Addiction transfer happens when a person exchanges an addiction in recovery for another addiction. It can also be known as a substitute addiction or cross addiction, where someone replaces one compulsive behavior with another.
What are some examples of addiction transfer?
Sometimes, when a person completes a rehab program for drug or alcohol addiction, they will turn to food for comfort. In order to fight cravings for drugs or alcohol, a person may turn to food. Sometimes this comfort can turn into something more. Food, particularly sugar, is often viewed as a safe high, but in reality, addiction to sugar and food can be very harmful as well. Though weight gain after rehab is a common occurrence, it needs to be monitored by a medical professional. Sometimes, the weight gain is welcomed, particularly when the person is coming into a program physically unwell. However, overeating (and smoking) are common problems after rehab and those behaviors will need to be monitored to ensure that addiction transfer doesn’t occur.
It’s not just a drug addict going to food for comfort. Those with food addictions (for example, some gastric bypass patients) are at risk for having their food addiction transfer to something else. There are a number of articles regarding patients who have undergone gastric bypass who turn to alcohol or drugs once they can no longer indulge in the comforts of the foods that they previously abused.
Addiction transfer can also happen when someone exchanges alcohol for opiates, or opiates for excessive shopping, gambling, etc. The list goes on and on. The bottom line is this: addiction transfer happens when there is an emotional need that needs to be filled. Addiction transfers occur when the first addiction is in recovery (you could even call it a remission period) and the person looks to something else to fill the void that the original addiction was keeping full. It can also happen by accident, for example when a person in recovery for alcoholism is prescribed painkillers following surgery or an injury. A person experiencing addiction transfer doesn’t always go out and look for a new addiction, however, each person is different and it’s important to realize that cross addiction can happen.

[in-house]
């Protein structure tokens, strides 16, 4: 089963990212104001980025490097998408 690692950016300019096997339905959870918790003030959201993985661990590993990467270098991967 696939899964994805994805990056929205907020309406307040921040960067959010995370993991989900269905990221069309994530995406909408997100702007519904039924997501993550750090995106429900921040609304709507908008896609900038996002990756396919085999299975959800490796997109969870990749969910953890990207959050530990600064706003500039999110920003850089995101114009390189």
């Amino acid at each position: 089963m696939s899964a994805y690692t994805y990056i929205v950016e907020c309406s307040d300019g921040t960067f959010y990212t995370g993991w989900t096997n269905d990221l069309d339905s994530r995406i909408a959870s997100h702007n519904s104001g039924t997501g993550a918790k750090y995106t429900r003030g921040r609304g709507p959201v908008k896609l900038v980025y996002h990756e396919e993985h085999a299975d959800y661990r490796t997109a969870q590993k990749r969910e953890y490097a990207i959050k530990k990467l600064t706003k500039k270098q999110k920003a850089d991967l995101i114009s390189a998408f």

How do we stop addiction transfer from happening?
It’s imperative that we look at addiction as a pattern of behavior with cognitive and physical aspects during treatment. Dual diagnosis is a common theme in addiction transfer patients. Many addicts have untreated psychiatric conditions, such as depression or anxiety. Because of this, finding a rehab with the capability of treating dual diagnoses is crucial to a more complete addiction recovery. Our addiction treatment center spots these initial concerns with great accuracy and provides an appropriate diagnosis.
It’s important to find a rehab that focuses on overall wellness. Many inpatient drug rehabs have started to include a nutrition component as part of a rehab stay and many facilities have hired dietitians to help their clients create healthy eating habits. It’s important to fuel the body and the mind during addiction recovery and many addicts haven’t had the opportunities to focus on nutrition prior to their rehab stay. If a person doesn’t have the knowledge on how to feed themselves properly and healthily, how will they thrive once they are back on their own? This integral part of rehab will help a person in recovery with their transition to the real world. By examining patterns in substance abuse and food abuse, a person has a better chance of making it in recovery and in the world and has the best chance of living a healthy life.
Addiction has an underlying cause. Rehab should treat the cause, not just the high from the substance. This is another reason why detox alone is not adequate by itself as rehabilitation for an addict and why it’s so important to follow up with an intensive rehab program. In order to enter into addiction recovery, you should choose a rehab program that addresses cognitive issues, can treat dual diagnosis patients, and has multiple different types of physicians and therapists so the person can be treated as a whole.
About the author:
Nicole earned her doctoral degree in Psychology with an emphasis on marriage and family therapy at California School of Professional Psychology. Her doctoral thesis was a grounded theory study exploring the role of alienation and connectedness in the life course of addiction. She specializes in treating addiction and trauma. She is certified in DBT and EMDR, two of the most highly regarded evidence-based methods in psychotherapy. Dr. Doss is a strong LGBT advocate and provides open and affirming support to her LGBT clients.
Dr. Doss’s earlier education included graduating cum laude from the University of California, Irvine in June of 2007 with a Bachelor’s degree in Psychology. While there, she received honors recognition by Psi Chi and Golden Key honor societies.
Nicole has been working with alcoholics and addicts in our California drug and alcohol rehab center as an advisor and counselor for many years. She is passionate about providing quality counseling and care to her clients. Her main focus is on integrating the 12 Step and disease models of addiction with experiential therapeutic theory. She is married to Greg; they have two adorable sons together and an energetic yellow Labrador Retriever.